Training and research
In 1975, our teacher training program was founded on the fundamental belief that Northern Education would require a cadre of trained Inuit teachers. The number of Inuit who have graduated from the program, and who now occupy key teaching and administrative positions, is a measure of the program's success. Over the years, a unique vision of education has crystallized around the following principles.
Teacher training must be designed in such a way as to minimize disruptions to family and community life that are fundamental to Inuit values. This is accomplished by designing intensive academic courses that can be offered to trainees in Northern communities. The courses are prepared by a team involving academic staff from McGill University and senior Inuit instructors. The result of this collaborative process is that teachers-in-training receive their courses in Inuktitut.
Just as it is crucial for Inuit children's self-esteem and cultural identity to have teachers of their own culture, it is equally important for teachers-in-training to be taught by Inuit instructors in their mother tongue.
The content of the teacher training program must be continuously evaluated and revised. As with course development, program and course evaluation is conducted on an ongoing basis by teams of social scientists from McGill University and senior Inuit educators.
Teachers enrolled in the program are homeroom teachers in the early primary grades where the language of instruction is Inuktitut or they are subject specialists who teach at the upper primary and secondary levels in Inuktitut. There is also a physical education concentration in the certificate program.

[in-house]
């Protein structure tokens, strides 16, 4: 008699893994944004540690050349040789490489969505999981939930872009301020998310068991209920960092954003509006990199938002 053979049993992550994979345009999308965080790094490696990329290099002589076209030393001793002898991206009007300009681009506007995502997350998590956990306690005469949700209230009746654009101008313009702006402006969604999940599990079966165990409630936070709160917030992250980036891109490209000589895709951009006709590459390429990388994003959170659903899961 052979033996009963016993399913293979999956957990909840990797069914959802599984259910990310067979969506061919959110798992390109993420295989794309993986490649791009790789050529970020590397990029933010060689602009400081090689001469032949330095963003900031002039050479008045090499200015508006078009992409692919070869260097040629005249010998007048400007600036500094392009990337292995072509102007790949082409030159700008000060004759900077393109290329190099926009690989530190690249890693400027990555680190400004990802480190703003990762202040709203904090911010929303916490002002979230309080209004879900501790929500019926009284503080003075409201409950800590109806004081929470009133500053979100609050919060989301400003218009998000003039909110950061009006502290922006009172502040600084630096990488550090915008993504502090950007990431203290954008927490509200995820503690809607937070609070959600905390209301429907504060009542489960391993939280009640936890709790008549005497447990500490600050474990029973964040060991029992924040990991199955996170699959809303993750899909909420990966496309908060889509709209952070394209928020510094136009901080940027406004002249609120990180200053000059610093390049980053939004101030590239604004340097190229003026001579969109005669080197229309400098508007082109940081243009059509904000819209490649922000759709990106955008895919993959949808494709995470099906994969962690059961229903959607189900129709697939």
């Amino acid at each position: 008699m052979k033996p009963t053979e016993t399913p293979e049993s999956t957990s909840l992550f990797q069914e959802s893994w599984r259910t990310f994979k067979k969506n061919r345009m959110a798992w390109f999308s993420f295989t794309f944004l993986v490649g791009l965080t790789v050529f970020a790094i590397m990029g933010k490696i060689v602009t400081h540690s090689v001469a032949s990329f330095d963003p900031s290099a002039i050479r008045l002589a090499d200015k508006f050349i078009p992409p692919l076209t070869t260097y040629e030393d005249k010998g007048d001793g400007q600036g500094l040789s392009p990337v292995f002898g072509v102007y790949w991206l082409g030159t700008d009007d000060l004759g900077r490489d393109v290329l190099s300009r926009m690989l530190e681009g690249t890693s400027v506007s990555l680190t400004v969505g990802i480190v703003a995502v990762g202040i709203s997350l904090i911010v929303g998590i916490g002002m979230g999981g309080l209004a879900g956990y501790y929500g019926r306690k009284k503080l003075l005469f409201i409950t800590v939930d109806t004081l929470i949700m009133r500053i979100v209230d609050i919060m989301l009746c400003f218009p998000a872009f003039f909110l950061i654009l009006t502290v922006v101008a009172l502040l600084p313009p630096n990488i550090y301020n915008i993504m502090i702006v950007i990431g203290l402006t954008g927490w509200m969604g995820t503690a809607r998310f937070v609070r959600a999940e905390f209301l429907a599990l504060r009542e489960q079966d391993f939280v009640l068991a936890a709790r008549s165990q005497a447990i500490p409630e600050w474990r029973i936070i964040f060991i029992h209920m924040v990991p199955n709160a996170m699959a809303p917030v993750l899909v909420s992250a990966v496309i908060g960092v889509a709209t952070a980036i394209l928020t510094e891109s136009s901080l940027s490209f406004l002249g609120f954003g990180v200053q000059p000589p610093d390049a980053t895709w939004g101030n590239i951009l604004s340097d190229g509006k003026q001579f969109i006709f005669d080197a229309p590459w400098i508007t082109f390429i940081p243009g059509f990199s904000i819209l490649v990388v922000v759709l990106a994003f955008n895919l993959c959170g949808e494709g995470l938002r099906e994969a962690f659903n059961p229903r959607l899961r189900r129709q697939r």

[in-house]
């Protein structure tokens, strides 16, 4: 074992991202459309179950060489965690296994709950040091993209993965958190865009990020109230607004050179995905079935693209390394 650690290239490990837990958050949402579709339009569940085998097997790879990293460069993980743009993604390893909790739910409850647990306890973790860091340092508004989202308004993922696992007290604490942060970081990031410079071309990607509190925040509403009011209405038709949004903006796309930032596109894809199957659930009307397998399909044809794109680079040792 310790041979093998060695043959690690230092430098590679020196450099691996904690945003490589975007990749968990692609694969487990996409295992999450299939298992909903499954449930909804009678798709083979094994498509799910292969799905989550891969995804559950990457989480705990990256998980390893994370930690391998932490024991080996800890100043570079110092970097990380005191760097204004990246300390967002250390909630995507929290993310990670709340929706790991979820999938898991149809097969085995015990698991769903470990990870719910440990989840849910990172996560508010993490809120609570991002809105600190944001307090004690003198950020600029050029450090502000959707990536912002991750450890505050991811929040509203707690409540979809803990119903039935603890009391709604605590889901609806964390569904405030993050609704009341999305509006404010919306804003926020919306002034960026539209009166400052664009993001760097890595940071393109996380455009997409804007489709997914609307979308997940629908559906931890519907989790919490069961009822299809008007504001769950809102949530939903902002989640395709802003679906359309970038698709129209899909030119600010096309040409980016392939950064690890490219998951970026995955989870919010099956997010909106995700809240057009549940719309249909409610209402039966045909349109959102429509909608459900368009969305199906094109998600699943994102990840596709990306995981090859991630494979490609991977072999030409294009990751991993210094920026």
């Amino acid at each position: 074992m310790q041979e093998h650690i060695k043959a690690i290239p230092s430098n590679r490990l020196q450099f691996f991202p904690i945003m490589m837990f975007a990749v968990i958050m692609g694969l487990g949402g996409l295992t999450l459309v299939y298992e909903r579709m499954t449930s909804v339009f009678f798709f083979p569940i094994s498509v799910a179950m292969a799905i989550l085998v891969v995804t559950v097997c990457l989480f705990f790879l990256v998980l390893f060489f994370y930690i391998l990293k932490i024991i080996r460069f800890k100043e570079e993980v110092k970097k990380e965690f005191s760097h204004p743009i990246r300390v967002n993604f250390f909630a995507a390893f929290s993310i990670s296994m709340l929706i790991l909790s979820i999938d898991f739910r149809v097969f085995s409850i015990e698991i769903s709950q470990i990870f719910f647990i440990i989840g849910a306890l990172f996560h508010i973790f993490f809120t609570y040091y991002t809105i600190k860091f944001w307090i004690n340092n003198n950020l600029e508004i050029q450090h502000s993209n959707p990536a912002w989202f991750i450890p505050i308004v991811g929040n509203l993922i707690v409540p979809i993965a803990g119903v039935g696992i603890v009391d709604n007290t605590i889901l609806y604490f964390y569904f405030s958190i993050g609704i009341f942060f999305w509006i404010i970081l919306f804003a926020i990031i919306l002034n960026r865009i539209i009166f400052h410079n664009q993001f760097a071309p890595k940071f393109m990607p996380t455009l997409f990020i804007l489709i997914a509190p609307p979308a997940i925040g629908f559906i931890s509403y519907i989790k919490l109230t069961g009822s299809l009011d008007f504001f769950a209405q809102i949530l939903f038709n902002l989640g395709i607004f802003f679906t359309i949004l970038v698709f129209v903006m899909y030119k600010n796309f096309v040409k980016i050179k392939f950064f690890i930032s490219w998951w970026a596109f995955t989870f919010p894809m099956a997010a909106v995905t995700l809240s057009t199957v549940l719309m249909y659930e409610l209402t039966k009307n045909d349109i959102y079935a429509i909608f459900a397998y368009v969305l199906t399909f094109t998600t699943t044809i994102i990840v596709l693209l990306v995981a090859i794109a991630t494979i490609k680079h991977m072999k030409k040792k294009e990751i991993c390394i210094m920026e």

Courses are taught in Inuktitut by trained Inuit instructors. Graduates of the 60 credit program receive the Brevet de l'Education du Loisir et du sport d'enseignement du ministère de l'Education du Québec (provincial teaching diploma) as well as the McGill Certificate in Education for First Nations and Inuit.
The teaching diploma is the teacher's legal qualification to work in schools where the language of instruction is Inuktitut. Graduates of the certificate program may apply for admission to the McGill B.Ed. for Certified Teachers program. Courses in the B.Ed. program are also offered in Inuktitut in Northern communities. For students who wish to study full-time, similar courses are offered in English at McGill University.
To be eligible candidates must:
i) be recommended by their local Education Committee and by the Training and Research Department; and
ii) hold regular teaching or trainee positions, or be regular substitute teachers; and
iii) follow courses organized by the Department on a regular basis; and
iv) work with itinerant or local counselors throughout the year; and
v) speak, read, and write Inuktitut fluently, and in the case of teachers teaching in French or English, show mastery of the second language; and
vi) be at least 21 years of age, or hold a D.E.S.
Academic courses are offered in the winter and summer.